When Argentines want to change their bodies, health care companies will have to provide them with surgery or hormone therapy on demand. Such treatments will be included in the “Obligatory Medical Plan,” which means both private and public providers will not be able to charge extra for the services.
“This law is going to enable many of us to have light, to come out of the darkness, to appear,” said Sen. Osvaldo Lopez of Tierra del Fuego, the only openly gay national lawmaker in Argentina.
“There are many people in our country who also deserve the power to exist,” Lopez said.
Children also get a voice under the law: Youths under 18 who want to change their genders gain the right to do so with the approval of their legal guardians. But if parents or guardians want a gender identity change and don’t have the child’s consent, then a judge must intervene to ensure the child’s rights are protected.
Argentina need not worry about vast numbers of people demanding sex changes, Karkazis predicted.
“This isn’t going to create a huge demand on the national health system for these procedures. They’re difficult, painful, irreversible. And this is why many people don’t do it,” she said.
But because the law says people can legally change their identities without having to undergo genital surgery or hormone therapy, these changes can be more benign and even reversible, if some day the person’s self-image changes.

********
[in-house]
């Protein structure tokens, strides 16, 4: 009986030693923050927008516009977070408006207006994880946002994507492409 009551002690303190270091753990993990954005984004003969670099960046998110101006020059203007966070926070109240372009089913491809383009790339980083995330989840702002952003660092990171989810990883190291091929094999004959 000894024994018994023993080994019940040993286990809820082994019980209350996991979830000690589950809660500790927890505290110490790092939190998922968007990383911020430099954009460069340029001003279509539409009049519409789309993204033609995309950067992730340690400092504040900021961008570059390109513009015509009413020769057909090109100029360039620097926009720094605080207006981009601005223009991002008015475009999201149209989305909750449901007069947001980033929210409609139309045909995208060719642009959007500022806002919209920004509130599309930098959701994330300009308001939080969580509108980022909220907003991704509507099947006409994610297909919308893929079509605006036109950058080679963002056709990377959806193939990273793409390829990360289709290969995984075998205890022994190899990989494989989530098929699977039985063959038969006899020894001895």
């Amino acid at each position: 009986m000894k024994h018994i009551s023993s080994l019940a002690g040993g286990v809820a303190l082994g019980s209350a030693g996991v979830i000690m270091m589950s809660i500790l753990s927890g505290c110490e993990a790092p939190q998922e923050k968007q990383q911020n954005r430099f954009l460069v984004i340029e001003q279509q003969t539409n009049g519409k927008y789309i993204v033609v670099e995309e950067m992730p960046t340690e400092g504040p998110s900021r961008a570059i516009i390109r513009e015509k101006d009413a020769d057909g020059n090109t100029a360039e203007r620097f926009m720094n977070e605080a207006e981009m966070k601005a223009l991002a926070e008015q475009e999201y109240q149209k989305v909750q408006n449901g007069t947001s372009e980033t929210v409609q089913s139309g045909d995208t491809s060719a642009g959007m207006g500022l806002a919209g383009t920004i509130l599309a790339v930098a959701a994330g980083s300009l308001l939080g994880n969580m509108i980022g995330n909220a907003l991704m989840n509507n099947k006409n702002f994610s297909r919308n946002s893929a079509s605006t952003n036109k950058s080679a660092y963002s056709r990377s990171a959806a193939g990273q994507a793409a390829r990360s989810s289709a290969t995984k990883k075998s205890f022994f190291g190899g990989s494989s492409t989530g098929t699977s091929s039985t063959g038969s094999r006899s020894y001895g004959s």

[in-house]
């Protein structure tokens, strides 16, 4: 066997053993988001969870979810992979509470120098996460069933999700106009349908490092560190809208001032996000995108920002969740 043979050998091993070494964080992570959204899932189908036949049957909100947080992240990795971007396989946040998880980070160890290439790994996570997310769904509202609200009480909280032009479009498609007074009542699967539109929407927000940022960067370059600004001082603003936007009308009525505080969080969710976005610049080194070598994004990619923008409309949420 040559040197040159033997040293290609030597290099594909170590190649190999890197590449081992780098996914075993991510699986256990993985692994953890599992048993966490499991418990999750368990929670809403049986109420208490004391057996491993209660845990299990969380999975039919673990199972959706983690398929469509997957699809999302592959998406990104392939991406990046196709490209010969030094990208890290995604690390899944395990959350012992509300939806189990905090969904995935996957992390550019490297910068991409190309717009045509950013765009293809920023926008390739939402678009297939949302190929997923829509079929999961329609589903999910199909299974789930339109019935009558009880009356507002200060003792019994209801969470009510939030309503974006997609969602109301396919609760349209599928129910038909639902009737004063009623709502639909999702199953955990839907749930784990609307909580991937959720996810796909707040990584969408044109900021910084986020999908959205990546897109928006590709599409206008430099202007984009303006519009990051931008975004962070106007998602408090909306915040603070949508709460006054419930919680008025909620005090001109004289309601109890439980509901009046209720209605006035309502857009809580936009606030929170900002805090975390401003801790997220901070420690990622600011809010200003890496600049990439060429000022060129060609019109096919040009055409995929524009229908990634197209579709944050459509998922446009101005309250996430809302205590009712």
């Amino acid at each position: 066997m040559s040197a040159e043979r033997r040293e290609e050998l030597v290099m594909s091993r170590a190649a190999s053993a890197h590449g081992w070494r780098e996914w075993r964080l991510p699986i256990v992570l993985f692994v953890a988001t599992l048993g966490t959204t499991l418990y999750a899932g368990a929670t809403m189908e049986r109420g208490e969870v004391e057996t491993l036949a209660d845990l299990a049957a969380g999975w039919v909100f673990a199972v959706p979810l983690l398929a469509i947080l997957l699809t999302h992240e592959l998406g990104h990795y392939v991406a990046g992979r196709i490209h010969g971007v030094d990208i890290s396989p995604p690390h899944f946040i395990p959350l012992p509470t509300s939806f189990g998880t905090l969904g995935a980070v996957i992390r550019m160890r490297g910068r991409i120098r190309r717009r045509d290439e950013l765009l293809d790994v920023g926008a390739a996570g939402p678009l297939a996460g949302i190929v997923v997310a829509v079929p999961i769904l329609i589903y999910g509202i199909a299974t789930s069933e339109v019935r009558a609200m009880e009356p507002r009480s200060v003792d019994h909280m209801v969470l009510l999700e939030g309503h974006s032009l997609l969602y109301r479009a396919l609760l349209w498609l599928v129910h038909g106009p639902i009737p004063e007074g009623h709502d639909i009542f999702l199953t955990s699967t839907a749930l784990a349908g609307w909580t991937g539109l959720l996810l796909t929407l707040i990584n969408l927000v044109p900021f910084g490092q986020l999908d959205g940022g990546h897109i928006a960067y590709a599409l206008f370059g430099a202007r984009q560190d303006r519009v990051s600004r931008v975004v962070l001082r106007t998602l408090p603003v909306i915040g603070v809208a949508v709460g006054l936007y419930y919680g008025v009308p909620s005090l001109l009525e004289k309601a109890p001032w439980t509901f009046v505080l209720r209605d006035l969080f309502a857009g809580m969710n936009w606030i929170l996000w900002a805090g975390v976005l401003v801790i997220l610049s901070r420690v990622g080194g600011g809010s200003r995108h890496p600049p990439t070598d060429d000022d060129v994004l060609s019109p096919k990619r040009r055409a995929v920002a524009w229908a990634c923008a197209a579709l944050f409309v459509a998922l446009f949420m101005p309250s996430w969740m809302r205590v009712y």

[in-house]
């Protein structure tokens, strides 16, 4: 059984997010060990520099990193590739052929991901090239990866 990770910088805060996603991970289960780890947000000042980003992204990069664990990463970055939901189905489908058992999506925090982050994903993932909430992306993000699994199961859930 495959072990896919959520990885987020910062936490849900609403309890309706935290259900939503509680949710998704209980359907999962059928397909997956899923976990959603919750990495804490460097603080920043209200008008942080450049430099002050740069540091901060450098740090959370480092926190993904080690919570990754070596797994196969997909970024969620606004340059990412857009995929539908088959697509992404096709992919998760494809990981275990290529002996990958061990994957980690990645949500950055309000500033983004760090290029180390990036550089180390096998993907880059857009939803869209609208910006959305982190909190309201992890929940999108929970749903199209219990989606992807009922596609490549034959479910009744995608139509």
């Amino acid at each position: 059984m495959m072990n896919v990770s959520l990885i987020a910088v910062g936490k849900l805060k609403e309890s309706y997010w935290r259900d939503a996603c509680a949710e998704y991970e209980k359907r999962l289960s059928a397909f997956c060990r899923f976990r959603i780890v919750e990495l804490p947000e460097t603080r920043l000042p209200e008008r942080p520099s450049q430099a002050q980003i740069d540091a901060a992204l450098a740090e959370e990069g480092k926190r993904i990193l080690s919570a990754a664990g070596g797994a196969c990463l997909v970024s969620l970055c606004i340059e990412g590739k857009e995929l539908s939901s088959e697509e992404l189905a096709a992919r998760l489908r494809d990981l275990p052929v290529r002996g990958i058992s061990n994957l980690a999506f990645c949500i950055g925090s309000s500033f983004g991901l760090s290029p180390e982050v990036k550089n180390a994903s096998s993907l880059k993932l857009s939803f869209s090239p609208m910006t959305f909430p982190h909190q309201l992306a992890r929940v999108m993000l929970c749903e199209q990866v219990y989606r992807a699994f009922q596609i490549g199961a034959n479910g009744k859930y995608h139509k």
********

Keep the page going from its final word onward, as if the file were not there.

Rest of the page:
Other countries, including neighboring Uruguay, have passed gender rights laws, but Argentina’s “is in the forefront of the world” because of these benefits it guarantees, said Cesar Cigliutti, president of the Homosexual Community of Argentina.
“This is truly a human right: the right to happiness,” Sen. Miguel Pichetto said during the debate.
GENDA, the Gender Expression Non-Discrimination Act, passed in the New York Assembly on Monday and is now headed to the Senate, where it has failed the previous five times the Assembly passed it. A report issued yesterday by the NYCLU highlights just how essential this piece of legislation is:
"A 2009 national survey that included 531 transgender people in New York found that 74 percent reported harassment or mistreatment on the job and 20 percent lost a job or were denied a promotion. In addition, 53 percent were verbally harassed or denied service at hotels and restaurants and 49 percent reported being uncomfortable seeking police assistance. Also, 18 percent had become homeless because of their transgender status and 27 percent were either denied an apartment or were evicted. And 17 percent were refused medical care due to their gender expression, the survey said."